with regard to purchases she said she had never made. An investigation
determined that the woman’s identity had been stolen
and used by her former home health aide to open credit card
accounts and make purchases. The investigation was a joint
operation with state police at Ulster, the U.S. Postal Inspector’s
Service and the Office of Investigations of the Social Security
McClinton was arrested at her home and taken to Albany, where
she was arraigned in U.S. District Court and released on her
As more information comes out in congressional hearings, some
things about the firing of U.S. attorneys become murkier and
others clearer. So far, testimony and documents from congressional
hearings reveal that the Justice Department under Alberto
Gonzales, with prodding from White House political adviser
Karl Rove and others, targeted “battleground”
states with closely contested 2006 elections - among them
Missouri, Wisconsin, New Mexico, Nevada and Washington - as
“hot spots” for voter fraud investigations. The
Justice Department apparently also fired U.S. attorneys who
refused to go forward with baseless investigations and prosecutions
in these states.
Meanwhile, investigative journalist Greg Palast, who spoke
about his research at SUNY New Paltz in recent weeks, has
met with Congress about his evidence. Almost simultaneously,
one of the attorneys in the mess – former Karl Rove
aide Tim Griffin of Arkansas – resigned from his controversial
US Attorney post.
Palast has charged that Griffin and others picked by Gonzalez
at Rove’s urging had been working at”caging voters,
a term GOP operatives came up with for keeping portions of
the electorate who would otherwise vote Democratic away from
Palast has obtained a series of confidential emails dating
from the 2004 presidential election, in which Griffin transmitted
so-called “caging lists” of voters to state party
leaders. Experts have concluded the caging lists were designed
for a mass challenge of voters’ right to cast ballots.
The caging lists were heavily weighted with minority voters,
including African-American homeless men, students and soldiers
Conyers, chairman of the House Judiciary Committee investigating
the firing of US attorneys, stated that, despite Griffin’s
resignation, “We’re not through with him by any
means” and indicated that he thought it unlikely that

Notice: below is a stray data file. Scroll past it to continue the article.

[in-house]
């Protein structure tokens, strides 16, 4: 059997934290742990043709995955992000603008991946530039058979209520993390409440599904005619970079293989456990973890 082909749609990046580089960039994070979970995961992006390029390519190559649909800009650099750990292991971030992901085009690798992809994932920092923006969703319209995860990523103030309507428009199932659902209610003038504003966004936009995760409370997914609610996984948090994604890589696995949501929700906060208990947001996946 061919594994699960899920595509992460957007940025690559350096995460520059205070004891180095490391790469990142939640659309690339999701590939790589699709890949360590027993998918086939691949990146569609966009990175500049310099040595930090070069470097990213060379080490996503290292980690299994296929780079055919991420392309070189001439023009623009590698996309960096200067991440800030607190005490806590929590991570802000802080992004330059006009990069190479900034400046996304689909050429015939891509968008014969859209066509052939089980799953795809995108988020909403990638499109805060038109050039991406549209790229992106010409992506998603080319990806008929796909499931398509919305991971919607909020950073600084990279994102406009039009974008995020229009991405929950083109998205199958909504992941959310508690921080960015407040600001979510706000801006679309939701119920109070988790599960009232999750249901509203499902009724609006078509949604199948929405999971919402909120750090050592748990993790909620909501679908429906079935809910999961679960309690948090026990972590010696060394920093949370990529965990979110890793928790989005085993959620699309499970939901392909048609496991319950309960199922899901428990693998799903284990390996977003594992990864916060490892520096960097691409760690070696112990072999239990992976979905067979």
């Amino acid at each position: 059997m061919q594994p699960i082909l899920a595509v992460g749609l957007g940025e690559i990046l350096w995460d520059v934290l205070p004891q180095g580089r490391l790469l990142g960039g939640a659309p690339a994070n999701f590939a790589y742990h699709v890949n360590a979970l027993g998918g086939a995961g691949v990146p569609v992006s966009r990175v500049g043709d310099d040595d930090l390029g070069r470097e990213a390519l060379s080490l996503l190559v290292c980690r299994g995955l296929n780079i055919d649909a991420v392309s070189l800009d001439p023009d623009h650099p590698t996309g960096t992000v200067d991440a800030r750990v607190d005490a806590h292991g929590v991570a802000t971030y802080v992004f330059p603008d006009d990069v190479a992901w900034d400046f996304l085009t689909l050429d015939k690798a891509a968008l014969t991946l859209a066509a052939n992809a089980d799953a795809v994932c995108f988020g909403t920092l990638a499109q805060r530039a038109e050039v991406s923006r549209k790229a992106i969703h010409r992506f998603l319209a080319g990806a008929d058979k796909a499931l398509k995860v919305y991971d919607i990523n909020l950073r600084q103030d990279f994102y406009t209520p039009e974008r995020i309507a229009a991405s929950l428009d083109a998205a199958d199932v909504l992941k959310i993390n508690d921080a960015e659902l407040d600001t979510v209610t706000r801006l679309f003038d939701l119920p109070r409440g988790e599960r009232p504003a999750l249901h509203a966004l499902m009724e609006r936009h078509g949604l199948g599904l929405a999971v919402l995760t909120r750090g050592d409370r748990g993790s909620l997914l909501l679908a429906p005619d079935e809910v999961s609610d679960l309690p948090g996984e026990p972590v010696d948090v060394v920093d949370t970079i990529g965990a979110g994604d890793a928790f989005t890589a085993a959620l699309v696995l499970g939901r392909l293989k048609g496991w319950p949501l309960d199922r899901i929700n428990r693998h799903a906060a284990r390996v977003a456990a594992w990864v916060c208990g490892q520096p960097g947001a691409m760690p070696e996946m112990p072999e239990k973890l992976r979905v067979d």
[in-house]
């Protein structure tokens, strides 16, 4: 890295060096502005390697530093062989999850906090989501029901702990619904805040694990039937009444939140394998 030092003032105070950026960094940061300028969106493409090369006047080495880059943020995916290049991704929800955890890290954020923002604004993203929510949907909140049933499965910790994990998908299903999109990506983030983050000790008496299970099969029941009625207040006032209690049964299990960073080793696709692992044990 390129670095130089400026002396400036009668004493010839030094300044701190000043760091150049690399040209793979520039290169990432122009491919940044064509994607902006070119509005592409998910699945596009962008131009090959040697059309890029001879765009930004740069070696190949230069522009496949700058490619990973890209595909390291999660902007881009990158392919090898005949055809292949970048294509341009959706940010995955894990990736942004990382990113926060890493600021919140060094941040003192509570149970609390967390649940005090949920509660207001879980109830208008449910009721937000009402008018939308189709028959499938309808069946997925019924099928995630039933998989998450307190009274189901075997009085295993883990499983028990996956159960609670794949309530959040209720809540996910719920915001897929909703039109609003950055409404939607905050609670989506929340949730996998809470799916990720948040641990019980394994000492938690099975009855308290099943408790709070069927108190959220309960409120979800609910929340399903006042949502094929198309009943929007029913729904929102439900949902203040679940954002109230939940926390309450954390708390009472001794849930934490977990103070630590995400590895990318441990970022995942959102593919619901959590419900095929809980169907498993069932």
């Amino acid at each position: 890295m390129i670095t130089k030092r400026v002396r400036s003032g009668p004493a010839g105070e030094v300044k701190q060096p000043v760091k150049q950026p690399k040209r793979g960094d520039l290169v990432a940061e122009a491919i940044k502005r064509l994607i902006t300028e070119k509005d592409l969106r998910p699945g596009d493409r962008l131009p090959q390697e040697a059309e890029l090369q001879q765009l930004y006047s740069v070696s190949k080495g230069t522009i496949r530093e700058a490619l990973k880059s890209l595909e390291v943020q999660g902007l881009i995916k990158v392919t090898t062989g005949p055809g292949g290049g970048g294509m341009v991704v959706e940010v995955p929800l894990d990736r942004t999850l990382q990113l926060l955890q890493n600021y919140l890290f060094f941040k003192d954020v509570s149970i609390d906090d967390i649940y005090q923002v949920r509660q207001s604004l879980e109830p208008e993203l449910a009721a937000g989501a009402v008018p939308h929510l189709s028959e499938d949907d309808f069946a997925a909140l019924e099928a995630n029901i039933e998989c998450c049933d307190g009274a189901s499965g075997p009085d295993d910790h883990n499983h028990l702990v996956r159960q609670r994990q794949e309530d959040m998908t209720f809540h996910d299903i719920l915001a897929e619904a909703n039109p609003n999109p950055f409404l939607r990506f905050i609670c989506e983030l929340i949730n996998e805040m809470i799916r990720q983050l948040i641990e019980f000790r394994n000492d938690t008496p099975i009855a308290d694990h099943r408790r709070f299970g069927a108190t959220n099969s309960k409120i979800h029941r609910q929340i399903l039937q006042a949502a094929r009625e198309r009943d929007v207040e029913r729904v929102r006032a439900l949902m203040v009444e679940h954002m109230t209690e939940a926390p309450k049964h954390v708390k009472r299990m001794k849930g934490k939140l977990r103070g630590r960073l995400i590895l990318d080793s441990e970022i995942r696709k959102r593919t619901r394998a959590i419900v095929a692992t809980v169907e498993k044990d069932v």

Griffin could carry out this massive caging operation without
the knowledge of White House Deputy Chief of Staff Rove.
Palast first reported on the emails from Griffin containing
vote caging lists for BBC’s “Newsnight,”
prior to the 2004 presidential election.
Mid-Hudson Pattern for Progress is tackling an issue that
affects us all – affordable housing for our communities.
A conference on the issue will be held on June 12th at the
SUNY New Paltz campus. The conference is designed to help
Hudson Valley decision makers, community leaders, government
officials, corporate and not-for-profit administrators understand
the housing crisis troubling the region and how to best address
Any municipal legislative, planning, or zoning member is invited
to attend the conference at the reduced rate of $30. Westchester,
Ulster, Dutchess, and Orange Counties have endorsed the conference
for 2 hours of credit towards the state mandated requirements.
For further information please visit Pattern’s website
The man who commanded US-led coalition forces during the first
year of the Iraq war says the United States can forget about
winning the war.
“I think if we do the right things politically and economically
with the right Iraqi leadership we could still salvage at
least a stalemate, if you will - not a stalemate but at least
stave off defeat,” retired Army Lieutenant General Ricardo
Sanchez, the highest-ranking former military leader yet to
suggest the Bush administration has fallen short in Iraq.
said in a recent interview.
“I am absolutely convinced that America has a crisis
in leadership at this time,” Sanchez told Armed Forces
Press after a recent speech in San Antonio, Texas. “We’ve
got to do whatever we can to help the next generation of leaders
do better than we have done over the past five years, better
than what this cohort of political and military leaders have
done,” adding that he was “referring to our national
political leadership in its entirety” - not just President